Ample anecdotal evidence from the current student cohorts, therefore, point strongly to the long-standing propensity of bright young Lebanese with top education accomplishments to search for careers almost anywhere else in the world, because the home market has no viable offers for them.
Thus overall, the aggregate investment that private households in Lebanon make in their education seems to stand in direct inverse relation to the investment made by the public sector and, in an economic sense, to the domestic return on education investments. In this sense, the lack of information on the education sector’s current and expected contributions to the economy and total factor productivity is just the beginning of the opacity on what education means for the GDP of Lebanon.
Assessing the return potentials of education investments in the Lebanese context is made additionally difficult by the extreme long-term character of education investments, and the vagaries of having to make these investment decisions at a time when the aspirations of young students are immensely lacking visibility on the side of sustainable personal occupational inclinations, and on the side of future market demands for their expensive skills and the assessment of how much the education sector contributes to the country’s total factor productivity and GDP.
Even more opaque is the potential of the Lebanese education system when approached under the question if the system will be able to fuel the human capital formation in Lebanon in the near- to medium-term to a similar extent as in the past 50 years, when brains were widely perceived (by the Lebanese and by Arab and other alert employers outside of the country) as the single exportable and internationally most competitive asset. A hint on the questionability of this potential already by existing metrics comes from a barely average standing of Lebanon in the World Bank’s new human capital index.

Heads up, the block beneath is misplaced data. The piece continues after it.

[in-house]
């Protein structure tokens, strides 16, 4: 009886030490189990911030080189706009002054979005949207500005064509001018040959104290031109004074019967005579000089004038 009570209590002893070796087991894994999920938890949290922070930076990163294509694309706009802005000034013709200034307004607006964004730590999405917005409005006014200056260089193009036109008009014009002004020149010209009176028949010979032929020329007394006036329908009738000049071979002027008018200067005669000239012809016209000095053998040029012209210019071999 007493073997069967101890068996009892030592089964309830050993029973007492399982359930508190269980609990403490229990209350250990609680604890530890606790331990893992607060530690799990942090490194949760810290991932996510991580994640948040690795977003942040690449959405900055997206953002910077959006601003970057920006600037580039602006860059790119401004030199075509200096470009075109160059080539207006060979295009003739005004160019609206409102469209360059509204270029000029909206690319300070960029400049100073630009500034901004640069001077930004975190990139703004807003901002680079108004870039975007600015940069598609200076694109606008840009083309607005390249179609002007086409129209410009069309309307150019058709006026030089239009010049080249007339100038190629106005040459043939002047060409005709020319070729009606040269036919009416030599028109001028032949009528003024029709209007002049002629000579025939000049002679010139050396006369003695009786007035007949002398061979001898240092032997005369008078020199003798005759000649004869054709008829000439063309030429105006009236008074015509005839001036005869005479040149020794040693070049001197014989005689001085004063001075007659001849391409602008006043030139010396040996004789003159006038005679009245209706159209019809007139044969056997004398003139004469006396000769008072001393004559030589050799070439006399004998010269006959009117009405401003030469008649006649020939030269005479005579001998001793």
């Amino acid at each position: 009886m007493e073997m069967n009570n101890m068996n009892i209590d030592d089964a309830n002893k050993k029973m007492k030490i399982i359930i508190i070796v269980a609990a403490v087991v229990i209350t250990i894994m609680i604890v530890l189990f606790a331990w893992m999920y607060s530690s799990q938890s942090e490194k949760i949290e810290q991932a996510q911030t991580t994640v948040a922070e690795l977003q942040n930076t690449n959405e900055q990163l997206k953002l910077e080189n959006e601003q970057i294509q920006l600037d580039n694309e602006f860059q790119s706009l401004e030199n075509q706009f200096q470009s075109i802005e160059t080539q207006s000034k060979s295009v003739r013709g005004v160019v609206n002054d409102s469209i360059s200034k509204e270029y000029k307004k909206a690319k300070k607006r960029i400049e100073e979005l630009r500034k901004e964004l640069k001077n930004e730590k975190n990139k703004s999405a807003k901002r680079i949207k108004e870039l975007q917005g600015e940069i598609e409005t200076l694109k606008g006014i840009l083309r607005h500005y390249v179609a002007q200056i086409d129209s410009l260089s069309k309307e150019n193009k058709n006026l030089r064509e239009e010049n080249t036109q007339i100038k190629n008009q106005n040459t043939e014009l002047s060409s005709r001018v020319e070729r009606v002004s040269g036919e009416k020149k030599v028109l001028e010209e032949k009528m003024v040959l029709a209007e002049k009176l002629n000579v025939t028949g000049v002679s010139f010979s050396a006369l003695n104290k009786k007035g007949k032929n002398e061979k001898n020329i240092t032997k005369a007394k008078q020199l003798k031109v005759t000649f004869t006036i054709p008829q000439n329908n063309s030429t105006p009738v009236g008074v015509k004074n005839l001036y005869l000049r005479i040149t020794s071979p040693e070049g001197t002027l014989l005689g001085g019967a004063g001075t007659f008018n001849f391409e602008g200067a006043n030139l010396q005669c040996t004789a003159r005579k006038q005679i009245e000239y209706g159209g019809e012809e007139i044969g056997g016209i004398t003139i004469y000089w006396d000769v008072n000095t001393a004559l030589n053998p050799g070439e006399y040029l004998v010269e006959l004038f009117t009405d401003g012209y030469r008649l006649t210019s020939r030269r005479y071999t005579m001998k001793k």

Placing bets on Lebanese virtues
In Lebanon, there is a definite suggestion that wealth inequality contributes to differences in educational attainment, and also a view that such gaps are not shrinking. With regard to the former issue, the World Bank’s PER highlighted the gap in education attainment between students coming from high-income households and low-income households as very high. The PER said, “Significant wealth inequality exists in the performance of students,” and added “inaccessibility of private schools to the poorest implies that private schools are hindering equity rather than promoting it.”
Having to agree fundamentally with the analysis that top private schools are not doing enough to promote equity of education in Lebanon, IC’s Issa, nonetheless points to pull-on effects that highly reputed private schools can bring to the education landscape by positively interacting with underprivileged schools. Top schools, which have a survival need to provide prime education methods to their clients, according to Issa, can convey ideas and methodologies such as professional fundraising from their successful alumni to financially less fortunate schools, just as underprivileged schools can be inspired to emulate new methods introduced in top schools such as creation of leadership centers and progressive teacher evaluations.
In Lebanon, there is a definite suggestion that wealth inequality contributes to differences in educational attainment.
Another field where Lebanon’s education providers can open new ways are related to adoption of future-oriented pedagogical tools and courses. There is a new draft law in this regard that in some minor Lebanese miracle was sponsored by MPs and drafted with a preamble that highlights how important tech education today is for development of the global economy. The draft substantially proposes, to noteworthy detail, adding to the national curriculum lectures that cover subjects such as online ethics, robotics, programming, and artificial intelligence. There are furthermore practical examples from several years of coding programs that give good indications of what works in Lebanon in this regard and noteworthy edtech startups, several of which profess to more than just their next venture-capital raising and economic growth targets.